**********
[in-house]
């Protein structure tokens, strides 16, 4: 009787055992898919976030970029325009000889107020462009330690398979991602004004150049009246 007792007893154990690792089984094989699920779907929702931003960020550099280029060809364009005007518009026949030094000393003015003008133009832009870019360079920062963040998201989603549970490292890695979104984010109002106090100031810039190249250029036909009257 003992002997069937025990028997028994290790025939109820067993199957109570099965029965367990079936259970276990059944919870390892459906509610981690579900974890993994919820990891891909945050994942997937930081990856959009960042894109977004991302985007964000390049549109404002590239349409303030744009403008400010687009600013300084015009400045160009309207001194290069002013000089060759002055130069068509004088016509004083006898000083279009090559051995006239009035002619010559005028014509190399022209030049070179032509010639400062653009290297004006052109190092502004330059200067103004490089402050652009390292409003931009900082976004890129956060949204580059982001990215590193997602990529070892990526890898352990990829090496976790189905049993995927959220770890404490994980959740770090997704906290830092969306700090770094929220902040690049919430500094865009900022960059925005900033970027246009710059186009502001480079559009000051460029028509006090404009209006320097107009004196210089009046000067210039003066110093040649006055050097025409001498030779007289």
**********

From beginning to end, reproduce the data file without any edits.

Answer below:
[in-house]
């Protein structure tokens, strides 16, 4: 009787055992898919976030970029325009000889107020462009330690398979991602004004150049009246 007792007893154990690792089984094989699920779907929702931003960020550099280029060809364009005007518009026949030094000393003015003008133009832009870019360079920062963040998201989603549970490292890695979104984010109002106090100031810039190249250029036909009257 003992002997069937025990028997028994290790025939109820067993199957109570099965029965367990079936259970276990059944919870390892459906509610981690579900974890993994919820990891891909945050994942997937930081990856959009960042894109977004991302985007964000390049549109404002590239349409303030744009403008400010687009600013300084015009400045160009309207001194290069002013000089060759002055130069068509004088016509004083006898000083279009090559051995006239009035002619010559005028014509190399022209030049070179032509010639400062653009290297004006052109190092502004330059200067103004490089402050652009390292409003931009900082976004890129956060949204580059982001990215590193997602990529070892990526890898352990990829090496976790189905049993995927959220770890404490994980959740770090997704906290830092969306700090770094929220902040690049919430500094865009900022960059925005900033970027246009710059186009502001480079559009000051460029028509006090404009209006320097107009004196210089009046000067210039003066110093040649006055050097025409001498030779007289």